Convelio installing the Haas Brothers' La Brea Brad Pitt Carpet for R & Company at Design Miami/ 2020. Photo © Adinayev

You’ve worked with some wonderful clients for the Design Miami/ fair this year. Are there any particularly special pieces you’ve been involved with transporting? Any pieces that required particular expertise on your end?

So many to choose from! We transported two dinosaur skeletons—a Camptosaurus and an Allosaurus, to be precise—for Jason Jacques Gallery; five of Saelia Aparicio’s anthropomorphic sculptures (made from birch plywood, stain dye, and chinese ink) for Gallery Fumi; a series of Hala Matta ceramic totems from House of Today; a set of rare American folk decorative pieces, including a circa 1860 Thomas Harrington stoneware for Olde Hope, and much more. Of course, our team on the ground was equipped with both the hardware and the technical expertise necessary to handle these pieces according to their exact specifications.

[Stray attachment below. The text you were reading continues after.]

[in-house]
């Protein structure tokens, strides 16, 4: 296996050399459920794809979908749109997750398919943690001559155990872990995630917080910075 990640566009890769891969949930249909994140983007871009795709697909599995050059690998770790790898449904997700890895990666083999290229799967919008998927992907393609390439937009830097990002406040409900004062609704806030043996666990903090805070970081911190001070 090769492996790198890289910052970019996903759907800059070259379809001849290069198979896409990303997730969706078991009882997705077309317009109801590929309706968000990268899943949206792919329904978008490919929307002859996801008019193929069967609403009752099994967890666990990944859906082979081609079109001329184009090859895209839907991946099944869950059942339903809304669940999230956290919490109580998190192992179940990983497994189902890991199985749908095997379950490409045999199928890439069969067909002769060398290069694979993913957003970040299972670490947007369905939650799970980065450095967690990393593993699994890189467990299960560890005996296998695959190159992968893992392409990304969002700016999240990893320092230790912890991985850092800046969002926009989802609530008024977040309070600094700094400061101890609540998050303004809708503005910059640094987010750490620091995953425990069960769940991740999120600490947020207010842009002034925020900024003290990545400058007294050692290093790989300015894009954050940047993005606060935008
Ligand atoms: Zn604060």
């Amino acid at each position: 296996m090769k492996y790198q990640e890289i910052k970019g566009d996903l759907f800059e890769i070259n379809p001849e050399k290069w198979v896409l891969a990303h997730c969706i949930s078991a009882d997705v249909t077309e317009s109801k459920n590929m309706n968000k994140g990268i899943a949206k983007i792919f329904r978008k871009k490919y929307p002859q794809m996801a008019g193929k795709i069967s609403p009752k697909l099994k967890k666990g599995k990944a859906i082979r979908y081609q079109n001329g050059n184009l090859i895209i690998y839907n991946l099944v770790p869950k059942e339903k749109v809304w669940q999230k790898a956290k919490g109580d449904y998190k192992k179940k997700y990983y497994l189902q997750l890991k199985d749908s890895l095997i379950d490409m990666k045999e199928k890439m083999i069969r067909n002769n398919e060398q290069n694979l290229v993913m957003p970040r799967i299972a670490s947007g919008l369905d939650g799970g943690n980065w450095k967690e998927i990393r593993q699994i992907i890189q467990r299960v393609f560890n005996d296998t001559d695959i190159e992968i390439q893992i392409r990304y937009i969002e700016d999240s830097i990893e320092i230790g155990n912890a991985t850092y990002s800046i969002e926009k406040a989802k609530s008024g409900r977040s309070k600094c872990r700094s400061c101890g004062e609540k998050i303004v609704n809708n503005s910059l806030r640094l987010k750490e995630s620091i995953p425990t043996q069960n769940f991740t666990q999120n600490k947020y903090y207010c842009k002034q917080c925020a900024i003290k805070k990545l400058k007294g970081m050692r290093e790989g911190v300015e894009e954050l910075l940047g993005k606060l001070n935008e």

We also absolutely loved working with R & Company for the transport and installation of their podium, booth, and pop-up store. They are truly innovators and champions of collectible design. Personal favorites include the Haas Brothers’ mammoth carpet, Katie Stout’s Paper Pulp Shelf, and Karen Chekerdjian’s huge Platform B Coffee Table. This required six of our men to lift and place! Other more fragile items, made from blown glass and glazed ceramic, could easily break, and therefore required extra care—especially during placement, which had to be done to the millimeter!

Jason Jacques Gallery's Camptosaurus bones at Design Miami/ 2002. Photo © Kris Tamburello

Congratulations on the opening of your New York office. Tell us about your decision to physically expand beyond Europe and into the US.

This was a big year for our expansion in the US, which was in itself a natural next step as we have historically shipped a lot into the US from Europe. While the opening of the New York office was slightly held up by the pandemic, it is now fully operational. In October, we released the instant quoting tool for US shipments, and, since last Friday, we also offer instant shipping prices for exports from the US. Finally, we announced a major partnership with Design Miami/, which has been a wonderful way to close out 2020.

In the coming months we will continue to build on this expansion. Our plan is to have Convelio team members across the country—something that we, and our US clients, are all very excited about.